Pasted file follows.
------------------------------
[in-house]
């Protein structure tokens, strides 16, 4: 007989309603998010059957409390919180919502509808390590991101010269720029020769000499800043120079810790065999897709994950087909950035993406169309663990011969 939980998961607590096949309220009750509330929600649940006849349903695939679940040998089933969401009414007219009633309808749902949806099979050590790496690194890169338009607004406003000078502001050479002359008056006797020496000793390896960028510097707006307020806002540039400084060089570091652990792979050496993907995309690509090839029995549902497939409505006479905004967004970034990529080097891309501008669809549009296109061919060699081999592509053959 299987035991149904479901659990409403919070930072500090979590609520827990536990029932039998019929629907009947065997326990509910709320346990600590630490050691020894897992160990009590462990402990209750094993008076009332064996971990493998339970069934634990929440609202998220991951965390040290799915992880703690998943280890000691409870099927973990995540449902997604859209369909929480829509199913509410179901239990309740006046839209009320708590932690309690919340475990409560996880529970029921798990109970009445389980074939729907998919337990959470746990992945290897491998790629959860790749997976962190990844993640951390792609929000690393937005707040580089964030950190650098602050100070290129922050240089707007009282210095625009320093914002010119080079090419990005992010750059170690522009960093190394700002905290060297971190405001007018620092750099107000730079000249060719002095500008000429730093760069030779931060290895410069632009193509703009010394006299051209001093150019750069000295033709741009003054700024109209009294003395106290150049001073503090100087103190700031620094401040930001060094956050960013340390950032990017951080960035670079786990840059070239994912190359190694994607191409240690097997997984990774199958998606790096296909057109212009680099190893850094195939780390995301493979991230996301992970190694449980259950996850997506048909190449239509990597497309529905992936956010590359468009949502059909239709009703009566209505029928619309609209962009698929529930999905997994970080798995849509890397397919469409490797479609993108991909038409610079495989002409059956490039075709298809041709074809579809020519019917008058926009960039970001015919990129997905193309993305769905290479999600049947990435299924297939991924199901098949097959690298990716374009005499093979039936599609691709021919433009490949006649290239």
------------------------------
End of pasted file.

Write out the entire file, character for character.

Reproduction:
[in-house]
């Protein structure tokens, strides 16, 4: 007989309603998010059957409390919180919502509808390590991101010269720029020769000499800043120079810790065999897709994950087909950035993406169309663990011969 939980998961607590096949309220009750509330929600649940006849349903695939679940040998089933969401009414007219009633309808749902949806099979050590790496690194890169338009607004406003000078502001050479002359008056006797020496000793390896960028510097707006307020806002540039400084060089570091652990792979050496993907995309690509090839029995549902497939409505006479905004967004970034990529080097891309501008669809549009296109061919060699081999592509053959 299987035991149904479901659990409403919070930072500090979590609520827990536990029932039998019929629907009947065997326990509910709320346990600590630490050691020894897992160990009590462990402990209750094993008076009332064996971990493998339970069934634990929440609202998220991951965390040290799915992880703690998943280890000691409870099927973990995540449902997604859209369909929480829509199913509410179901239990309740006046839209009320708590932690309690919340475990409560996880529970029921798990109970009445389980074939729907998919337990959470746990992945290897491998790629959860790749997976962190990844993640951390792609929000690393937005707040580089964030950190650098602050100070290129922050240089707007009282210095625009320093914002010119080079090419990005992010750059170690522009960093190394700002905290060297971190405001007018620092750099107000730079000249060719002095500008000429730093760069030779931060290895410069632009193509703009010394006299051209001093150019750069000295033709741009003054700024109209009294003395106290150049001073503090100087103190700031620094401040930001060094956050960013340390950032990017951080960035670079786990840059070239994912190359190694994607191409240690097997997984990774199958998606790096296909057109212009680099190893850094195939780390995301493979991230996301992970190694449980259950996850997506048909190449239509990597497309529905992936956010590359468009949502059909239709009703009566209505029928619309609209962009698929529930999905997994970080798995849509890397397919469409490797479609993108991909038409610079495989002409059956490039075709298809041709074809579809020519019917008058926009960039970001015919990129997905193309993305769905290479999600049947990435299924297939991924199901098949097959690298990716374009005499093979039936599609691709021919433009490949006649290239």